The Senses (The Essential Cat)

Hunting animals depend on their acute sense for the detection of prey, and the domestics cat retains all the perceptual abilities used by the tiger that prowls the jungle at night.

The cat's eye is constructed in much the same way as that of a human being, but there are important modifications that enable the animal to do things we cannot. (Read more..)


Smell is another very important feline sense. Cats have in the region of nineteen million specialized "smelling" nerve endings in the membrane lining their noses, as compared with only five million in humans (although a long-noses dog, such as a fox terrier, has about one-hundred-and forty-seven million). (Read more..)

Cats, as we know, tend to be fussy eaters, and are more gourmets than gourmands. Whereas dogs quite readily share a human diet and often adore the odd cookie or candy bar, cats don't generally have much of a sweet tooth. (Read more..)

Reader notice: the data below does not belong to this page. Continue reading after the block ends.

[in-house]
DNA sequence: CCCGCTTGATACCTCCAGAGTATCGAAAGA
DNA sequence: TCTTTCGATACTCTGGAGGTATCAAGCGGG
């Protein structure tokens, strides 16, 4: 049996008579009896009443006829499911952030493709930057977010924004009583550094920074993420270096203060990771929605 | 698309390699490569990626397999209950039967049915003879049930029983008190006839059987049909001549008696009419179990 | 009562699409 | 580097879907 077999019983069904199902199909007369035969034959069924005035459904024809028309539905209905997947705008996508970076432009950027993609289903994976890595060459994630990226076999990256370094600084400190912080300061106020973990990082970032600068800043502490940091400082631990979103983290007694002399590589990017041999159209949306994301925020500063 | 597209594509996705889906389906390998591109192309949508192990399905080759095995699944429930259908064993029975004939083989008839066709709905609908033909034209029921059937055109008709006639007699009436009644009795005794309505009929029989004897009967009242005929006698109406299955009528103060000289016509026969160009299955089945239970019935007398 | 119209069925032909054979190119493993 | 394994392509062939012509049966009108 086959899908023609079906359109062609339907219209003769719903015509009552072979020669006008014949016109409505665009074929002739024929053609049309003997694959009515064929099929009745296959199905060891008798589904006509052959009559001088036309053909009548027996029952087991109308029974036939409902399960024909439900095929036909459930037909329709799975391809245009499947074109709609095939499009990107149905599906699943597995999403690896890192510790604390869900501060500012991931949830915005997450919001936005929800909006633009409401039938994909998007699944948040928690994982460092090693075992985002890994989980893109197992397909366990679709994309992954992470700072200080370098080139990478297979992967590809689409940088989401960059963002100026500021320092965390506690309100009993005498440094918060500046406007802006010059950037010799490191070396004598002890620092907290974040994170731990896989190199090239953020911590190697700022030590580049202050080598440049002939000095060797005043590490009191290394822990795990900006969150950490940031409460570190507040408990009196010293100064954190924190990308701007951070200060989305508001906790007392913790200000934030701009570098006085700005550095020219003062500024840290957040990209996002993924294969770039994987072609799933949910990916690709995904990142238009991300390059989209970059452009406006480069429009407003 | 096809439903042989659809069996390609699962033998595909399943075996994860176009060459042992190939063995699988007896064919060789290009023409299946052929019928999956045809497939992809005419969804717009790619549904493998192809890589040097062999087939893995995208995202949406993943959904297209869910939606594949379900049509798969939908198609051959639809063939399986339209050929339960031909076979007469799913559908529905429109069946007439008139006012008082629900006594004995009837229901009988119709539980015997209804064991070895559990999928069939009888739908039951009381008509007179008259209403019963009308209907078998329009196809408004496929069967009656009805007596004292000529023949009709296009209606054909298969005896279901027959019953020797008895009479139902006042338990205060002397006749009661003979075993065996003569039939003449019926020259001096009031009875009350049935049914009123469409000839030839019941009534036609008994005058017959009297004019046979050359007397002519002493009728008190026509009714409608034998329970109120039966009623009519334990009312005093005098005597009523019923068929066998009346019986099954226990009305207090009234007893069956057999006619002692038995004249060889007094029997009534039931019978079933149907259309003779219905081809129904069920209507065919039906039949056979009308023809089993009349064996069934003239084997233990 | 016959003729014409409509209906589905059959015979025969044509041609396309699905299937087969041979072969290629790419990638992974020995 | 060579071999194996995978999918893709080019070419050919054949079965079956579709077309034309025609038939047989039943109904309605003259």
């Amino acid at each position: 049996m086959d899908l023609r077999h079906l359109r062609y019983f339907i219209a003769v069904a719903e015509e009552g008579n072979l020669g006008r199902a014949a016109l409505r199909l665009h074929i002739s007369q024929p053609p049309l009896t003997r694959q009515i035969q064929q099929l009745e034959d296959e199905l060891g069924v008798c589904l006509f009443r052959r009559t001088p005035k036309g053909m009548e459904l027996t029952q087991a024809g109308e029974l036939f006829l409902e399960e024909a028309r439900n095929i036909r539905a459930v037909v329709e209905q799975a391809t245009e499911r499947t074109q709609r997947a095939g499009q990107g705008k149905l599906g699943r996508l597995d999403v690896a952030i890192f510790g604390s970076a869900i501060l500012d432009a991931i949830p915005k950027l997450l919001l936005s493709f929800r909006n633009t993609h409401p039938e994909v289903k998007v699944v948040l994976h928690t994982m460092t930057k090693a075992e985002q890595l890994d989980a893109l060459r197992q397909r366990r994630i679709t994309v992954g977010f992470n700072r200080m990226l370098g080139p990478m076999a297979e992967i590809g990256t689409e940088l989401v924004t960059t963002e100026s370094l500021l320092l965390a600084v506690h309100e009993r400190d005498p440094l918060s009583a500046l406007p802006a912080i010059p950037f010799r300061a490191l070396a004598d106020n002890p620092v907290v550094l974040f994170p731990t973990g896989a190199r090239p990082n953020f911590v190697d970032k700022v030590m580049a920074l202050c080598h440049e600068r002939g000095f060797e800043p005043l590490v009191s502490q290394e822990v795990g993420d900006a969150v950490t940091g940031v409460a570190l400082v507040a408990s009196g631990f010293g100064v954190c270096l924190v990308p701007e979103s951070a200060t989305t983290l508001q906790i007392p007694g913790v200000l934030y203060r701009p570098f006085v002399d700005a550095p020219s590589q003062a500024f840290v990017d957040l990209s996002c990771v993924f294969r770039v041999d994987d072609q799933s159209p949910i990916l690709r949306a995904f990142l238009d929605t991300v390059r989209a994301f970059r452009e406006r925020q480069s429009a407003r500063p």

The cat's second most important sense is its hearing, and with thirty muscles working each external ear, as compared with six in man, it can turn its eats precisely to locate sound.
This ear-turning is done far quicker by a cat than by a dog. (Read more..)

The sense of touch is highly developed in our fireside friend. The function of cat's whiskers, however, is not fully understood. They obviously have something to do with touch, and removing them can distinctly disturb a cat for some time. (Read more..)

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